All US veterans can now use an iPhone to access their health records
Apple is widening American veterans' access to health records from their iPhones. In the wake of a test this summer, any veteran receiving care through the Veterans Health Administration can use Apple's Health app on iOS to pull up their medical data. You can check lab results, medications and other data in one place without having to get printed copies or otherwise walk through an elaborate process. This includes care across multiple providers, whether it's Johns Hopkins or UC San Diego.As usual, all data is both encrypted as well as inaccessible without your device's passcode or biometric access like Face ID or Touch ID.
A trailer with nearly 100,000 meals forwas stolen on the holiday weekend meant to celebrate former U.S. servicemen and women.
The 5-by-8-foot trailer was stolen in front of the headquarters for Friends in Service of Heroes in Lenexa, Kansas, sometime between Saturday night and Monday morning,, the ABC affiliate in Kansas City, Missouri, reported. About 97,000 meals worth $30,000 was inside.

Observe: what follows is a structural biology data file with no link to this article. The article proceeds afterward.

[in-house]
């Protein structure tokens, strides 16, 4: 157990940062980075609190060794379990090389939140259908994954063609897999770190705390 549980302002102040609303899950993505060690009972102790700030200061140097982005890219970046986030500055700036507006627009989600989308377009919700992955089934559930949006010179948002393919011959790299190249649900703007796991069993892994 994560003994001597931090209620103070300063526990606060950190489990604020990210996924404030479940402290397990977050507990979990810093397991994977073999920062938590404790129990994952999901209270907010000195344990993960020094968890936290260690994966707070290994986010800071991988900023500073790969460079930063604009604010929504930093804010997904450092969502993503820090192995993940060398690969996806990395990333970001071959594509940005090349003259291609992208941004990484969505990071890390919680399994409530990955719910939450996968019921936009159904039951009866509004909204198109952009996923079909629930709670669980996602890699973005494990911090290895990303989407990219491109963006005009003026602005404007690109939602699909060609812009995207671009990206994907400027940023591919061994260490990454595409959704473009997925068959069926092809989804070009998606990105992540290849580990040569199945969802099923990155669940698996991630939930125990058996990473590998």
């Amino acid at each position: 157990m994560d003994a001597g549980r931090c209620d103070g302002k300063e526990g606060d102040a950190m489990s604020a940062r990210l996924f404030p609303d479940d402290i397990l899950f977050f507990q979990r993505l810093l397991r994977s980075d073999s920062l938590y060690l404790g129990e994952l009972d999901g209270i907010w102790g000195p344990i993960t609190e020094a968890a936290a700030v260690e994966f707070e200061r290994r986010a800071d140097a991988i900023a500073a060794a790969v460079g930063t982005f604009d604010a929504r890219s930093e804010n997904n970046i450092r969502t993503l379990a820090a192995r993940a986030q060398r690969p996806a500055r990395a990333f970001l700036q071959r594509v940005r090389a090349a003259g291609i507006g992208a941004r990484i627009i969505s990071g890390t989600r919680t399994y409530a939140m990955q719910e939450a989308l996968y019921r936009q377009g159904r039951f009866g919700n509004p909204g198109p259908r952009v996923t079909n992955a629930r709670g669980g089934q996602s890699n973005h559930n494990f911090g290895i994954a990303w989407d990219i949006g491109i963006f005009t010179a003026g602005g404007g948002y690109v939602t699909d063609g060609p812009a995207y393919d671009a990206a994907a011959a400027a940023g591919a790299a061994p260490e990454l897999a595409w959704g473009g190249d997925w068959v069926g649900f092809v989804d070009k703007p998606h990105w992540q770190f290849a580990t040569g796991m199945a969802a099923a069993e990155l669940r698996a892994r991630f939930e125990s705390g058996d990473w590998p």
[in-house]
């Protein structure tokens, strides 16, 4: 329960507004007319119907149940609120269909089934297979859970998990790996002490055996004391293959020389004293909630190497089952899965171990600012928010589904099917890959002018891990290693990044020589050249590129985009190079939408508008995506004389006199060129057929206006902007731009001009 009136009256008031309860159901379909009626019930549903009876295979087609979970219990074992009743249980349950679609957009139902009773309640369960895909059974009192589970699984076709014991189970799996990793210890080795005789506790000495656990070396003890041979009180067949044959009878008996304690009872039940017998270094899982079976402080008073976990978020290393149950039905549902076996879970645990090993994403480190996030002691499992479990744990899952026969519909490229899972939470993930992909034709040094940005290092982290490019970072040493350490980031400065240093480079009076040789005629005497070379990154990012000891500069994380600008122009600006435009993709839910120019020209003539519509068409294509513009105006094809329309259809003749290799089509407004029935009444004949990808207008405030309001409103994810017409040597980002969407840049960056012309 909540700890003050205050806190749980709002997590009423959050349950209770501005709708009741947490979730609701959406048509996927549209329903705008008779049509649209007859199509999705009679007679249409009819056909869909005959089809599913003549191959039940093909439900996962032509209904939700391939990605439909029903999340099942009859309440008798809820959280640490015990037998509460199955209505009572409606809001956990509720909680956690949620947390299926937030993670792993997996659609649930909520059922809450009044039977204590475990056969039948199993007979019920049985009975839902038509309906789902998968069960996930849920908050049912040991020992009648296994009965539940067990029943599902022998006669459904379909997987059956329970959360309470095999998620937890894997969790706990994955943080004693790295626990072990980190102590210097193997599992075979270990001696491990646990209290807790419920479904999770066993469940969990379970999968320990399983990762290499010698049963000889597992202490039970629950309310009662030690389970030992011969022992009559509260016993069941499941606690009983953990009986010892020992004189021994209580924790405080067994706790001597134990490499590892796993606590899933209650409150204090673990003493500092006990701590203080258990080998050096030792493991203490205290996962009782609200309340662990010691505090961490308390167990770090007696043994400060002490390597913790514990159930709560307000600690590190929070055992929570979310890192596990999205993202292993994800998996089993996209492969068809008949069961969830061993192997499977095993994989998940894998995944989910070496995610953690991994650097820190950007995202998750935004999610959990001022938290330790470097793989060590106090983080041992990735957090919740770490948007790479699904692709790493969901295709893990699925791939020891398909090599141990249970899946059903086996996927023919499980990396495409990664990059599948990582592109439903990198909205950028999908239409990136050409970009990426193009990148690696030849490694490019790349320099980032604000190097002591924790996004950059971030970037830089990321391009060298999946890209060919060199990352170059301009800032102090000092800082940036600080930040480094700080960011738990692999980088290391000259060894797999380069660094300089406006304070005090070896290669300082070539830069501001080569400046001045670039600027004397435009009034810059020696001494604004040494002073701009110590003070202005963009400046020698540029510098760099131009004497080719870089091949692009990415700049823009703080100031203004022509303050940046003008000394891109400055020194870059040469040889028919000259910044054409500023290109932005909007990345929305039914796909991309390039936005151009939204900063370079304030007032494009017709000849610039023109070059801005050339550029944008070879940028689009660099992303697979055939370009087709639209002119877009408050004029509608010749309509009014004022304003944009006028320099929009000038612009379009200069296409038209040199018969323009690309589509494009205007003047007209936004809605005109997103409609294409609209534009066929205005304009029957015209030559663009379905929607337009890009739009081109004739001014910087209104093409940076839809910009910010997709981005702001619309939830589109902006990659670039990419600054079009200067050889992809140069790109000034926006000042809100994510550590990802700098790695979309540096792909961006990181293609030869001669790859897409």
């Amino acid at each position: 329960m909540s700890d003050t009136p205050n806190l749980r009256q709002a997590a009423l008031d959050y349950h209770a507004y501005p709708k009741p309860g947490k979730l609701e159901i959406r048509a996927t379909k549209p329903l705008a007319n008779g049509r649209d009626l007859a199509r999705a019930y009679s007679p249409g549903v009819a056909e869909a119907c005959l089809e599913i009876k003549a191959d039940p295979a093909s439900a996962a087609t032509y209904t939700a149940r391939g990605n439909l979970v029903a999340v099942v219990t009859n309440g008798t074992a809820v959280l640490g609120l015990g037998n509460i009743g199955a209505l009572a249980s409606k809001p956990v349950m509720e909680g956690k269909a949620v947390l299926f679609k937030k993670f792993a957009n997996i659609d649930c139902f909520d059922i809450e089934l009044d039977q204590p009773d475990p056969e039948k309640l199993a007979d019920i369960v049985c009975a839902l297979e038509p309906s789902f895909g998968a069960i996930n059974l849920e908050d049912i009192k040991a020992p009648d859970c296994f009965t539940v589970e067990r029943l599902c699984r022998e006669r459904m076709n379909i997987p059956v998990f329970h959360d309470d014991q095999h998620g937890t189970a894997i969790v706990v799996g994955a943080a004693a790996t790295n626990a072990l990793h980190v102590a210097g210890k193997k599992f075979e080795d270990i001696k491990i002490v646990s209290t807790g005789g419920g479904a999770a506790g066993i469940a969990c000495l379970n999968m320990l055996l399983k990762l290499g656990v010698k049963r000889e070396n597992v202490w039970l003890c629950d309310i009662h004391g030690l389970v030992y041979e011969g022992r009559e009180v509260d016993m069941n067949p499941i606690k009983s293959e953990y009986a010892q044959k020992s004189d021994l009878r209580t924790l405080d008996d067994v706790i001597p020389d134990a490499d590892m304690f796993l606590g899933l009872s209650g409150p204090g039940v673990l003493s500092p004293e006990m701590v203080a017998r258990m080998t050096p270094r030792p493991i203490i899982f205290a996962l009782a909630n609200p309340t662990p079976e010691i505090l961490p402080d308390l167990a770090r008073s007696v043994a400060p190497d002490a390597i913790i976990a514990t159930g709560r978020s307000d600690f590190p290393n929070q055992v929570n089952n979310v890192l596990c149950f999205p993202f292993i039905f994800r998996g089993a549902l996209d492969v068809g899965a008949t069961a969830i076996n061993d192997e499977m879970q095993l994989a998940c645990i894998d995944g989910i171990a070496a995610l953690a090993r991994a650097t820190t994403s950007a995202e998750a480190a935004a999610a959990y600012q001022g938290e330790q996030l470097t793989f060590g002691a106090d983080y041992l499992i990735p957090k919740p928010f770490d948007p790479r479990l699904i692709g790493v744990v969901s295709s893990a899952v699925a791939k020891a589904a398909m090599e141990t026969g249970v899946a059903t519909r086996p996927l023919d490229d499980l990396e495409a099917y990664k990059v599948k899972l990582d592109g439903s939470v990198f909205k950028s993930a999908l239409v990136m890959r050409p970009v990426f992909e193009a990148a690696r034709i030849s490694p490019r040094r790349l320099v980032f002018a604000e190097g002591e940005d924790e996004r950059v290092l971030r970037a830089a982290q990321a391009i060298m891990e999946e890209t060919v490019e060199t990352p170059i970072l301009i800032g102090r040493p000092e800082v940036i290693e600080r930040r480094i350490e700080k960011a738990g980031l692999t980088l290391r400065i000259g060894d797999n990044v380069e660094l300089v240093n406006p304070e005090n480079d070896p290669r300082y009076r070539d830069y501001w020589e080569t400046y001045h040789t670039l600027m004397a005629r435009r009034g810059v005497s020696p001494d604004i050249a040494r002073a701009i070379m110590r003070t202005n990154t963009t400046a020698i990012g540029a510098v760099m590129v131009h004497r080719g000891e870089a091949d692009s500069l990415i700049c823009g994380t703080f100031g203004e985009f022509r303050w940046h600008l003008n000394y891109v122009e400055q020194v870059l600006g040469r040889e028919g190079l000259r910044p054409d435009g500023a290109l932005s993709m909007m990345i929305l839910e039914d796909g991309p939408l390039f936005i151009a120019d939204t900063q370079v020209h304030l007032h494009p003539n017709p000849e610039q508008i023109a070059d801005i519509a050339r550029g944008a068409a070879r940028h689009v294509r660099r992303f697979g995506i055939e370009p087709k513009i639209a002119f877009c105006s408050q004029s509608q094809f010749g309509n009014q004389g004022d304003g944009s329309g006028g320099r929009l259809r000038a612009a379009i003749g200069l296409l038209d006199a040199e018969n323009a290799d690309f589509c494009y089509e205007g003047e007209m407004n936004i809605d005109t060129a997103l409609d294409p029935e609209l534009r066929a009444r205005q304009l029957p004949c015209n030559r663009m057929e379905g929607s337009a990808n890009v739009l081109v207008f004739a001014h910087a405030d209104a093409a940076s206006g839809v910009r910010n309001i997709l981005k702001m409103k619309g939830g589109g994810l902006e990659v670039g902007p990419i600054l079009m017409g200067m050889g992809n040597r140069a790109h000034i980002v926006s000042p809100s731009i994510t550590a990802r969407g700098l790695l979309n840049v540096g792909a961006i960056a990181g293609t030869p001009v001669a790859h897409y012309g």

The food was to be delivered to the Kansas City VA Medical Center later this month, according to the station.
Veterans can access their health records via Apple Health app
All their info will be accessible securely with their iPhoneApple's Health app can display the health records for veterans starting Wednesday, according to a press release. The information is available via the Health app and lets the nine million veterans serviced by the VA view their medications, immunizations, lab results and more.
The trailer is adorned with two bumper stickers containing the logo for the nonprofit organization and has the license plate number 133 KMA.
Additional information was not immediately available. The Lenexa Police Department is investigating the.
Food bank tosses almost $3 million in fresh food after ammonia leak .
The Houston Food Bank is seeking volunteers after it was forced to throw away nearly 2 million pounds of food when one of its refrigerated areas was contaminated. An ammonia leak Tuesday night happened after one of the fans used to cool a refrigerated area "caved into the actual unit," Brian Greene, president of Houston Food Bank, told ABC Houston station KTRK.